SOCRATES, the celebrated Greek philosopher and moralist, was born at Athens in the year 469 B.C. His father, Sophroniskus, was a sculptor and he followed the same profession in the early part of his life. His family was respectable in descent, but humble in point of means. He had the usual education of the Athenian citizen, which included not only a knowledge of the mother tongue, and readings in the Greek poets, but also the elements of arithmetic, geometry and astronomy as then known. Excepting in connection with his philosophical career, few circumstances of his life are known. He served as a hoplite, or heavy-armed foot-soldier, at the siege of Potidaea, at the battle of Deliurn, and at Amphipolis, and his bravery and endurance were greatly extolled by his friends.
Somewhere about the middle period of his life, he relinquished his profession as statuary, and gave himself up to the career that made him famous. Deservedly styled a philosopher, he neither secluded himself for study, nor opened a school for the regular instruction of pupils. He disclaimed the appellation of teacher; his practice was to talk or converse, "to prattle without end," as his enemies said. Early in the morning he frequented the public walks, the gymnasia for bodily training, and the school where youths were receiving instruction; he was to be seen at the market-place at the hour when it was most crowded, among the booths and tables where goods were exposed for sale. His whole day was usually spent in this public manner. He talked with any one, young or old, rich or poor, who sought to address him, and in the hearing of all who stood by. As it was engaging, curious, and instrutive to hear, certain persons made it their habit to attend him in public as companions and listeners.
Another peculiarity of Socrates was his persuasion of a special religious mission, of which he believed that he had received oracular intimation. About the time when he began to have repute as a wise man, an admirer and friend, Chaerephon, consulted the oracle at Delphi, as to whether any man was wiser than Socrates. The priestess replied "none." The answer, he said, perplexed him very much; for he was conscious to himself that he possessed no wisdom, on any subject, great or small. At length he resolved to put the matter to the test, by taking measure of the wisdom of other persons as compared with his own. Seleting a leading politician, accounted wise by himself and others, he put a series of questions to him, and found his supposed wisdom was no wisdom at all. He next tried to demonstrate to the politician himself how much he was deficient; but he refused to be convinced. He then saw a meaning in the oracle, to the effect that his superiority to others lay not in his wisdom, but in his being fully conscious of his ignorance. He tried the same experiment on other politicians, then on poets, and lastly on artists and artisans, and with the same result. Thereupon, he considered it as a duty imposed on him by the Delphian god, to cross-question men of all degrees, as to their knowledge, to make them conscious of their ignorance, and so put them in the way of becoming wise. According to Xenophon, he would pass from his severe cross-questioning method, and address to his hearers plain and homely precepts, inculcating self-control, temperance, piety, duty to parents, brotherly love, fidehty in friendship, diligelice, etc.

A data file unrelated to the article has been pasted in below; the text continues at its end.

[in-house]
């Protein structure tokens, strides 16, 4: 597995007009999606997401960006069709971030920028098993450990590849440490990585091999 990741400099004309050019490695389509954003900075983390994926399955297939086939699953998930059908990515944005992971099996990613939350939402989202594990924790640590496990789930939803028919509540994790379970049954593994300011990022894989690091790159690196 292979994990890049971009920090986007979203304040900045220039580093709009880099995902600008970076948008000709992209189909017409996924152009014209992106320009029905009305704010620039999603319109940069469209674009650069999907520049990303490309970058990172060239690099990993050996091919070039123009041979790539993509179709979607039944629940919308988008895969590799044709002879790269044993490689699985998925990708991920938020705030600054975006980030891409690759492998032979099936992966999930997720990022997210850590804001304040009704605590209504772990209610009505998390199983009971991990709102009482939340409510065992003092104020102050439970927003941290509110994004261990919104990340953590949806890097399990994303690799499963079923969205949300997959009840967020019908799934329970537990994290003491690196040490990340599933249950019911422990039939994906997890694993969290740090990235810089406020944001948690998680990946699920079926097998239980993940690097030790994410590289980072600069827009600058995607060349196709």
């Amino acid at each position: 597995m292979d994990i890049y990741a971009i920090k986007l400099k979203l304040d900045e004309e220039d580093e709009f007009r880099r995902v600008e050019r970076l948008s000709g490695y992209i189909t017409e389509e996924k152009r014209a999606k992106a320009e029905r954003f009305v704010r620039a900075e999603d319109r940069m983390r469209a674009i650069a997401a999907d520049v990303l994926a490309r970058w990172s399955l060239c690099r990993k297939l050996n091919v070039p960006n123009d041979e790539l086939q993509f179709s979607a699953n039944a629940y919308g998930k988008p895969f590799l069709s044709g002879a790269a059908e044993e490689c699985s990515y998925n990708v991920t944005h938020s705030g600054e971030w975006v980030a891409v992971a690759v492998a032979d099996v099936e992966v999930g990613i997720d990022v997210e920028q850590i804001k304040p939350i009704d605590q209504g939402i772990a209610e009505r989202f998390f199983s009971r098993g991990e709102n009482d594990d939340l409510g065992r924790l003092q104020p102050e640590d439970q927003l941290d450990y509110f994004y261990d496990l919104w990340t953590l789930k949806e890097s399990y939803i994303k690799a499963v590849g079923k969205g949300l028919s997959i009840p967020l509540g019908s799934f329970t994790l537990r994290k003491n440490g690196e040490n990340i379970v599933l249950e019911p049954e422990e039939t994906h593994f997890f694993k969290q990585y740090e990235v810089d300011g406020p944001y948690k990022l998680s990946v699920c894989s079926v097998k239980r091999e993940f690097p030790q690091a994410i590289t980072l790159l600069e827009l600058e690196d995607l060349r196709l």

Cicero said that "Socrates brought down philosophy from the the heavens to the earth." The previous philosophies consisted of vast and vague speculations on nature as a whole, blending together Cosmogony, Astronomy, Geometry, Physics, Metaphysics, etc. Socrates had studied these systems, and they had left on his mind a feeling of emptiness and unsuitability for any human purpose. It seemed to him that men's endeavors after knowledge would be better directed to human relationships, as involving men's practical concerns. Accordingly he was the first to proclaim that "the proper study of mankind is man;" human nature, human duties and human happiness make up a field of really urgent and profitable inquiry.
In the year 400 B.C., an indictment was laid against Socrates, in the following terms; "Socates is guilty of crime; first, for not worshipping the gods whom the city worships, and for introducing new divinities of his own; next for corrupting the youth. The penalty due is death." The trial took place before a court composed of citizen-judges, like our juries, but far more numerous; the number present seems to have been 557. His defense is preserved by Plato, under the title Apology of Socrates. He dwelt on his mission to convit men of their ignorance for their ultimate benefit; pronounced himself a public blessing to the Athenians; declared that if his life was preserved he would continue in the same course; and regarded the prospect of death with utter indifference. By a majority of five or six he was adjudged guilty and sentenced to death by poison. The last day of his life he passed in conversation with his friends on the Immortality of the soul. He then drank the hemlock, and passed away with the dignity and calmness becoming his past career.